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Is it legal for assumed heirs to enter a residence to remove personal property from the deceased residence within 30 days?

Torrance, CA |

A good friend of mine finace died last Fridayin his sleep. Now the wedding has been anounces and was set to happen later this month. She noified the 2 daughter and the imediately drove 100 miles to the deceased residence. The immediadelty removed several laptops one was the fiancee's and his cell phone and some other stuff. The police were called and they were allowed remove the property & left. Monday they called and told the fiancee they were coming on Friday to remove 2 end-high TVs, a car,trailer& other possessions of his.The fincee has not seen this will so she called an atty who advised not to let them in. Fri.they came and the same police rolled out &allowed them to remove the property just by showing an alleged will and no ID! Is this legal? 2nd will was found and was ignored

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Attorney answers 3


This is difficult to answer without more information. Since the property was the personal property of the decedent (except for the laptop of the fiancee), most likely his legal heirs do have a right to it. However, if there was a 2nd Will that named the fiancee as the beneficiary of any of the decedent's estate, then those assets can be gotten back. The police did not have the authority to allow the heirs to enter into the home to remove the assets, their role would only to have been to keep the peace. They do not make legal decisions on the validity of a Will. If the heirs took anything of the fiancee's, they can be sued for conversion, perhaps in small claims court. I would need to know what was in the 2nd Will, and if it mentioned anything about how he wanted his estate distributed. I agree with the attorney that the fiancee should not have left them in. The police were bluffing if they implied they had the authority to all the heirs to remove any assets. There would need to have been a court order for the police to enforce.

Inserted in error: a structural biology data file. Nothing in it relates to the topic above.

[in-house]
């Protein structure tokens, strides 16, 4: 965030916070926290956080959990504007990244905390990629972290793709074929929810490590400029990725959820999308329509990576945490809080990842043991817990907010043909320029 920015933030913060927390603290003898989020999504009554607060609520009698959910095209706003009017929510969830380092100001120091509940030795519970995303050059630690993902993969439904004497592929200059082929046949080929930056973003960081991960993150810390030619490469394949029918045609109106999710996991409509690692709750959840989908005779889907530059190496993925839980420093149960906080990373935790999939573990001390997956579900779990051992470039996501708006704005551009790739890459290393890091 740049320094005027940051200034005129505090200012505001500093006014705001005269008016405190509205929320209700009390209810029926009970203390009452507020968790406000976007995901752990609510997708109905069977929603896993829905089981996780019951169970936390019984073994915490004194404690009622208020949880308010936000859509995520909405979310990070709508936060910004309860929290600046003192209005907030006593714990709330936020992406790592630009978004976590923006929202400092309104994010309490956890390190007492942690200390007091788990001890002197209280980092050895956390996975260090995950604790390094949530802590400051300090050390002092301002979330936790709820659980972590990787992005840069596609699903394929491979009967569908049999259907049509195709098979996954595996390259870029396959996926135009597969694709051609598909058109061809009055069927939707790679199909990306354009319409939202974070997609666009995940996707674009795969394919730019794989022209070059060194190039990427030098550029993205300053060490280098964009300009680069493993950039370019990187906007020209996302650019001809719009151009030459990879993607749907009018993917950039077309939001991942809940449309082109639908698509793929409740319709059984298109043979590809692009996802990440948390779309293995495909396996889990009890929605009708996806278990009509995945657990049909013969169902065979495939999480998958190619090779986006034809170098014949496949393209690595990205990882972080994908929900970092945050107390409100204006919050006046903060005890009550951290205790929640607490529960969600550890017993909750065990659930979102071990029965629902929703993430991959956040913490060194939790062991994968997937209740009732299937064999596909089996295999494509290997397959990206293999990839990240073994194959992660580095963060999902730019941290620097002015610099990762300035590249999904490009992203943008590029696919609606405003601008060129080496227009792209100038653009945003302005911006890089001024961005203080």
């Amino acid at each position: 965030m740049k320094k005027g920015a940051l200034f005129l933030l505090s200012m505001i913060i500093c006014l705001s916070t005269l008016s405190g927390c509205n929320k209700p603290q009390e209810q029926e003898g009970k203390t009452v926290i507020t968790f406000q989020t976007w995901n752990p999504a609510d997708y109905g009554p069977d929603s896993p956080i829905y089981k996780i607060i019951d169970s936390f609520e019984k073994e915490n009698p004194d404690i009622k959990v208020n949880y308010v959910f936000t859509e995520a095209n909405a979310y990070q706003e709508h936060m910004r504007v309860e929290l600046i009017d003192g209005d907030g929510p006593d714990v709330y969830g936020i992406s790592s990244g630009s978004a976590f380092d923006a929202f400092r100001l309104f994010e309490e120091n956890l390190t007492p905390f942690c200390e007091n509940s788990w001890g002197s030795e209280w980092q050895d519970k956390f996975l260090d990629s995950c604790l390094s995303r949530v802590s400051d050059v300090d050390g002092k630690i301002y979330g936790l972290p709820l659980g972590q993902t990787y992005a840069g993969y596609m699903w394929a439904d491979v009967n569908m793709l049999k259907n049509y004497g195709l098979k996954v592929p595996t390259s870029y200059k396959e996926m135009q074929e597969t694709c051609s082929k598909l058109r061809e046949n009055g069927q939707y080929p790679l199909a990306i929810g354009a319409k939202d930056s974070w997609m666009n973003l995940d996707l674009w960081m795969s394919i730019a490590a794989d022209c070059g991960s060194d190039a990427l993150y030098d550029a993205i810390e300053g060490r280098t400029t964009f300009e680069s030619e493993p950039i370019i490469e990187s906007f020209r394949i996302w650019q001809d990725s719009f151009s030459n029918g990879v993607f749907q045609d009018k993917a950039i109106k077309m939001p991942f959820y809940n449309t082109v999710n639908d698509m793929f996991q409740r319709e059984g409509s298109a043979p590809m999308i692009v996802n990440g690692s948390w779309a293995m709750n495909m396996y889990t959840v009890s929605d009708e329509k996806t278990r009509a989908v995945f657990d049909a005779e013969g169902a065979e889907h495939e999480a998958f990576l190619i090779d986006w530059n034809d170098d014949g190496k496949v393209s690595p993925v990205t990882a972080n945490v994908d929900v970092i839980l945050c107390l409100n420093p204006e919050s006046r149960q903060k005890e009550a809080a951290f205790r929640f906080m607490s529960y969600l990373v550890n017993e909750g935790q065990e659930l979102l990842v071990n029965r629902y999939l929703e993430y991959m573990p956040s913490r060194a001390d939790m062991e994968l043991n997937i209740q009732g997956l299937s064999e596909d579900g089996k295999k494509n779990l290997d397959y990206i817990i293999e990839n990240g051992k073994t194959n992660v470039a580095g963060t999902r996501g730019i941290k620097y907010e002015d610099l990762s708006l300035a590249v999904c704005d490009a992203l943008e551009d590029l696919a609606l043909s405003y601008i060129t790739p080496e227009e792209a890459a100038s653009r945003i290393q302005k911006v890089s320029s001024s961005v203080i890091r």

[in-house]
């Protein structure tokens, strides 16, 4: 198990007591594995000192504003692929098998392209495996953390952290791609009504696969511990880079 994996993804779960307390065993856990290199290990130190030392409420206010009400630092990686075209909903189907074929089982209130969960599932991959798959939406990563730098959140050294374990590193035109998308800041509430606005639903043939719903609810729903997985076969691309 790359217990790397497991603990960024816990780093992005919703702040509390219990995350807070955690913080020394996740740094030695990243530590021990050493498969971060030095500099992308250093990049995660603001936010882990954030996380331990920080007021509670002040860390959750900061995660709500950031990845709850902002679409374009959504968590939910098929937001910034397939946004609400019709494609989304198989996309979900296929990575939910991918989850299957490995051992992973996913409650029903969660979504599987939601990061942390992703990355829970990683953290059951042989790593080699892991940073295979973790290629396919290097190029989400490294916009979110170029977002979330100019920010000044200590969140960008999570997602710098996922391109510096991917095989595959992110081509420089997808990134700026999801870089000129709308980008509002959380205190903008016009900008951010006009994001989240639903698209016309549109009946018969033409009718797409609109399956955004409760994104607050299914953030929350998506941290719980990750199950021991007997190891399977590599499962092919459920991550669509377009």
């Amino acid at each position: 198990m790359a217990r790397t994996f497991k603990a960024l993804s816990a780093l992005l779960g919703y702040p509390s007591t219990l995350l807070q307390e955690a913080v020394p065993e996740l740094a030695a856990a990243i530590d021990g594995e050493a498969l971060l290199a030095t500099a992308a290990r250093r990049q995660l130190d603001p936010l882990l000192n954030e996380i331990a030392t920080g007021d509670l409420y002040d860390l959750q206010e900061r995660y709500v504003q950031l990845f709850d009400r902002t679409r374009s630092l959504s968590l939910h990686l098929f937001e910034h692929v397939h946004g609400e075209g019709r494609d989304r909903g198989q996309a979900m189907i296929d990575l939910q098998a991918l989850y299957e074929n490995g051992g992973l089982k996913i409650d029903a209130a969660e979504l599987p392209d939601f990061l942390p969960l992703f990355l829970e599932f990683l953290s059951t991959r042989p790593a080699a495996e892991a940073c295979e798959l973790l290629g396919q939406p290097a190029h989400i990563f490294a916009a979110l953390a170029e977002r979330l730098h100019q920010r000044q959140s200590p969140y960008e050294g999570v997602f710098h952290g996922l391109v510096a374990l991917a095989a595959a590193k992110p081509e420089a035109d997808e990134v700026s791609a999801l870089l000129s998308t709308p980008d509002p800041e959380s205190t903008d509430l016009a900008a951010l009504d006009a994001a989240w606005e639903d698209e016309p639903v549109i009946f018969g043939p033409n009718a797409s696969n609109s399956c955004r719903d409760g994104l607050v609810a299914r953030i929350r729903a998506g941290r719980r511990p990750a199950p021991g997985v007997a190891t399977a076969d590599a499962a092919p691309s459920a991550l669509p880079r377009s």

If your friend called an attorney and is represented in this matter, then your friend should be asking these questions to her lawyer. If she is not represented, the general rule is that until an executor is appointed by the court, no one has the legal authority to handle the decedent's property. In reality, that is not always practical. As for the police actions, they are certainly suspect, based on the facts, as presented. This scenario requires an in depth review between the fiancé and a probate attorney.

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She did not have to turn over the property. Your friend should consult with a probate attorney and discuss her options, including opening a probate herself and asking to be the executor of the estate.